Rising producer Mat Cipher unveils the soothing and uplifting “Sand Toy” alongside a music video.
Mat Cipher taps into the organic side of production, opting for lovely guitar strums and low-key beats to piece together a vibrant track. The artist freely grasps the souls of listeners with his light hand in production, providing a moving soundtrack to unwind to. “Sand Toy” uncovers a relaxing but upbeat atmosphere with its instrumentals working in tandem with Freida Mari’s gentle voice. In addition to releasing “Sand Toy,” the producer from Budapest, Hungary premiered a music video, capturing the whimsical nature of the track.
Check out Mat Cipher’s “Sand Toy” single and music video below, or stream the track via your favorite music platform.
Jillian Nguyen: Thank you for your time answering these questions! First up, how’d you find yourself learning how to play several instruments at a young age?
Mat Cipher: As far as I can remember, there was an old upright piano in our living room, and I would sit down and just try messing around. My Grandma taught me some simple pieces and since I had no idea what notes I was playing, I named every note within one octave on the piano. It was hard to get rid of it because I wrote them with a green sharpie.
After these early attempts, I had guitar classes where I got more into the theory behind the music. As I grew older, I took piano classes from a family friend and that was the first time that I was introduced to production. We were “disassembling” orchestral pieces and writing down each instrument and what they do. I’m a huge fan of film scores so we were doing this with the X-Men’s main theme. Till this day, it is one of my favorite pieces.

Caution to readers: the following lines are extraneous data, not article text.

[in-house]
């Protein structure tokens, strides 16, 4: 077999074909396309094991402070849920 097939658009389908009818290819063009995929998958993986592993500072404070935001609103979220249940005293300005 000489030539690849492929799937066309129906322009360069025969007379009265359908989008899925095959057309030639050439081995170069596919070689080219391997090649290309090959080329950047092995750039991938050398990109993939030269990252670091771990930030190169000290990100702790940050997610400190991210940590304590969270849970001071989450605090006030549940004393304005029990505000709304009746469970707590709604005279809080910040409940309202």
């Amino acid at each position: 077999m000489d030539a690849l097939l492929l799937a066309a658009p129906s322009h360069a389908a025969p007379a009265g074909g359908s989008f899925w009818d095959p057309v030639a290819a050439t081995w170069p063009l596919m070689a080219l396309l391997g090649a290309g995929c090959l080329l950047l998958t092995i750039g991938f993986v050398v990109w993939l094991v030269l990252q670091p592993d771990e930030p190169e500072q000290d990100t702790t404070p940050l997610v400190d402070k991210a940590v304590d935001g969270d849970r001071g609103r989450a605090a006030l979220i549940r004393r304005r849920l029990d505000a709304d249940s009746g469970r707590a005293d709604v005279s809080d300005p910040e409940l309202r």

Before producing, you were a member of the band Walrus In The Sunshine. How’d you make the transition from rock music to EDM? How does having that background influence your sound?
The art of instrumentation made me very mindful of what instruments are playing in a song. In genres like rock, where there is a limitation on how many instruments there are, you have to be minimalistic and creative and the same time. Whereas in music production, you are tempted to overproduce because you can just create newer and newer instruments and layers until you run out of CPU. Therefore, the significance of simplicity, which occurs in live music, helped my productions.